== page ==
Monthly Archives: June 2013

Fireproofing and fire retardant rockwool for floors.

Fitting fireproof rockwool under your floorboards.


When KG from South Tyneside started his loft conversion he was informed that new regulations will mean fitting fire tardant rockwool beneath every floorboard in his flat to protect from any possible fire from below.

In our photo you can see the wooden lats and plaster of the ceiling downstairs, should a fire break out below, the heat from the fire causes the lats to expand which literally blows of the plaster ceiling, allowing the flames to travel up to the next level of the house.

Installing non combustible rock mineral wool by lifting the original floorboards, laying a chicken wire mesh then suspending the wool gives an extra layer of protection and is a part of building regulations on some county councils.

If you’re planning a loft conversion always speak to the local council and be sure to know the building regulations before you start.

If you have any questions about fireproofing or insulation please feel free to ask using the comments section below and we’ll do our best to answer.

The benefits of having a loft conversion

The benefits of having a loft conversion

As families grow up there is usually a need to upsize into a larger house, just as the grandparents may have downsized after all their children had fled the nest. Although interest rates have been at an all time low for a long time, it’s still not as easy to get a mortgage as it used to be, and sometimes it is quite impossible to find the required large deposit.

The solution for many people requiring extra space is to look upwards in the home and plan to convert the loft. It will cost money of course, however, it can be considerably cheaper than moving home, and it will also add to the value of the house when it is finally time to move on.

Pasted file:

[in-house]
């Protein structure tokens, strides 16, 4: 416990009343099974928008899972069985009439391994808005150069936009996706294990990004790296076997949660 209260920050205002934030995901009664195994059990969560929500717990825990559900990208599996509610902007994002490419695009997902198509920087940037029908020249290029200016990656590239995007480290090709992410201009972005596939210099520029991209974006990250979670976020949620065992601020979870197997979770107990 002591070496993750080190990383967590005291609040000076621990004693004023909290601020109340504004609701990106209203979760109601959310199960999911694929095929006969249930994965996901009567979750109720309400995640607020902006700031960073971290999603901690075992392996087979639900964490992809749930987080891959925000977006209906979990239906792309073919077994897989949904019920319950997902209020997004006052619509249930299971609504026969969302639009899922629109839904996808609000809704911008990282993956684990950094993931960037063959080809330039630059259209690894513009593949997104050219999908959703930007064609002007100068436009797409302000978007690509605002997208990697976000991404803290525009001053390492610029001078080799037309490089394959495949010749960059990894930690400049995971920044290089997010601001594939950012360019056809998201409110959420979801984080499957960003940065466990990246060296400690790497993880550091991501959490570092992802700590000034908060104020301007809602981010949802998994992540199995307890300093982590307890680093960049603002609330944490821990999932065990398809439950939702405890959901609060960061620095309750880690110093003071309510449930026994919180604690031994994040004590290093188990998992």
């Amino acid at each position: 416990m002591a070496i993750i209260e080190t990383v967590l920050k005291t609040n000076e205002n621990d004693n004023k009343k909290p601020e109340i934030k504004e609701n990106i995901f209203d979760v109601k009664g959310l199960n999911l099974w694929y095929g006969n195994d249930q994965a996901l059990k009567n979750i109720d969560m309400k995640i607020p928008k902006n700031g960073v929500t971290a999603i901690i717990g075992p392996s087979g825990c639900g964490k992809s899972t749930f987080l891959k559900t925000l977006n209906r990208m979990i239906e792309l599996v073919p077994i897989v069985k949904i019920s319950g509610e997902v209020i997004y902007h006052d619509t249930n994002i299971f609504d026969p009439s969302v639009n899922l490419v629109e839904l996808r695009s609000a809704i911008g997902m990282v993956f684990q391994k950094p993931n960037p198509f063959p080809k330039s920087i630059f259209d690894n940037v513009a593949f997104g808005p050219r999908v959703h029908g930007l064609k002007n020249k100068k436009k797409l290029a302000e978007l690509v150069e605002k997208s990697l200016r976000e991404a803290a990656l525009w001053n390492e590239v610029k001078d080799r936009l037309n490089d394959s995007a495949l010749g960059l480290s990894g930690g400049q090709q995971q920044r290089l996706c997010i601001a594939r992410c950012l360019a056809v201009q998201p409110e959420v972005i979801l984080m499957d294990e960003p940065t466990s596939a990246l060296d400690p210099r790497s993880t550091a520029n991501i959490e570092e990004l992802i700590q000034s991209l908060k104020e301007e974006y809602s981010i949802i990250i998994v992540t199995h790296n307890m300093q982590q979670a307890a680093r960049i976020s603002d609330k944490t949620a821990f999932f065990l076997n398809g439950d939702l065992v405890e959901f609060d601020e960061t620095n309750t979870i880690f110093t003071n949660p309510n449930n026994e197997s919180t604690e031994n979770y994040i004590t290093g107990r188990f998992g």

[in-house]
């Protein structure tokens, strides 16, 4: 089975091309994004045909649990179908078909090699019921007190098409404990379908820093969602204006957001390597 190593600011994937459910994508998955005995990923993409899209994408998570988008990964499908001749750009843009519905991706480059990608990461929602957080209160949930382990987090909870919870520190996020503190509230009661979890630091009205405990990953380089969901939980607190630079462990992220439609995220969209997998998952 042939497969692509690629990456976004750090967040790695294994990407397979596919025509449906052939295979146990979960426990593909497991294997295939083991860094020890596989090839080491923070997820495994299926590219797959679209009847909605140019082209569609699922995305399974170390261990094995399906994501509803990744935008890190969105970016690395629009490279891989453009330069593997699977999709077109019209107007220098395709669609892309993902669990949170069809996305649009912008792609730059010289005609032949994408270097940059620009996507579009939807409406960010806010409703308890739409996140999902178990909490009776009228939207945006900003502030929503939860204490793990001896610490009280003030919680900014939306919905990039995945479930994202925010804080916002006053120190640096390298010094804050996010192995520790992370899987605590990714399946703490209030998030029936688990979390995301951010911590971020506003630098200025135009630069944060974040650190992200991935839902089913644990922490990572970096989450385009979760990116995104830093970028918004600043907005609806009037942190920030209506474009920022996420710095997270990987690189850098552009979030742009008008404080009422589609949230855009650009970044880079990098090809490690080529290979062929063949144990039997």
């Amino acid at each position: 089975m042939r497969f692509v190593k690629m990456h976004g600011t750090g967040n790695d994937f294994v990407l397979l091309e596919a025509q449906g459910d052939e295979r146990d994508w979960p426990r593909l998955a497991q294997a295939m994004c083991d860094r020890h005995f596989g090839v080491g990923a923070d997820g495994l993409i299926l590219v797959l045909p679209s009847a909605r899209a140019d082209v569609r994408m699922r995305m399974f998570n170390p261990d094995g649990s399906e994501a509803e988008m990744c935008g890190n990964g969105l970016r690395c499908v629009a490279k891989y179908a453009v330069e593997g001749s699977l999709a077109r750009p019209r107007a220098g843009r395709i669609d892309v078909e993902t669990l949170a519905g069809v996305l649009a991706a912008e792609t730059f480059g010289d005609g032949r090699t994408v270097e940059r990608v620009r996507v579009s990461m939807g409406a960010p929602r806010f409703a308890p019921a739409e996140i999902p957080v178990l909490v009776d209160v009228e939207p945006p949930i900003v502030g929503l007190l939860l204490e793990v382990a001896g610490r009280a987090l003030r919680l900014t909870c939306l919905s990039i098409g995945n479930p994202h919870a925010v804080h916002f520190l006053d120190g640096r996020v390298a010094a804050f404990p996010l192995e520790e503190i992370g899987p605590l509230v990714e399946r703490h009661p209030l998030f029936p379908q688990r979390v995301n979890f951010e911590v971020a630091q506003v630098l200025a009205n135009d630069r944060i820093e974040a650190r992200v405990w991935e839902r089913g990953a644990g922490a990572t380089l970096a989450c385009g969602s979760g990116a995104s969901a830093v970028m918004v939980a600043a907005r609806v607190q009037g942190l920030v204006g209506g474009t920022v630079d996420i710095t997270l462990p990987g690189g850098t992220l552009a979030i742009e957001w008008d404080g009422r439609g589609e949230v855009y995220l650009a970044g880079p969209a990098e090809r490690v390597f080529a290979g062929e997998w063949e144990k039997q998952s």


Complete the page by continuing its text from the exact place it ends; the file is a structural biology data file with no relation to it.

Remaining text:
Planning issues

Local authorities have strict rules for planning, and it is important to establish whether or not planning permission is required for a loft conversion. In many cases it is not required, but this point should always be clarified before starting any work. An architect, if one is employed, or a builder will know what the regulations are for the area, but a search on the local authority’s website should also find the information.

Planning the space

It is surprising how much wasted space can be found in the loft area of a house. Many people just use it for storage (and often hardly ever use what is stored), so turning it into a brand new room that could be used for a variety of uses adds real value to the property. It could become an extra bedroom, a playroom for the children that they can call their own, a new living room space or a neat home office. Depending on how it is converted, it is possible to sit at a big window in the loft and get a completely different perspective of the landscape around.

Increasing headroom

The best way to create more headroom is to install a dormer window(s). These extend out from the original roof and can be as large or as small as required – taking into consideration the building regulations and what it will look like from the outside. Neighbours and the council may consider it intrusive if it is not well designed. Dormers can provide a large expanse of glass, allowing in plenty of light to make the new room feel bright and airy.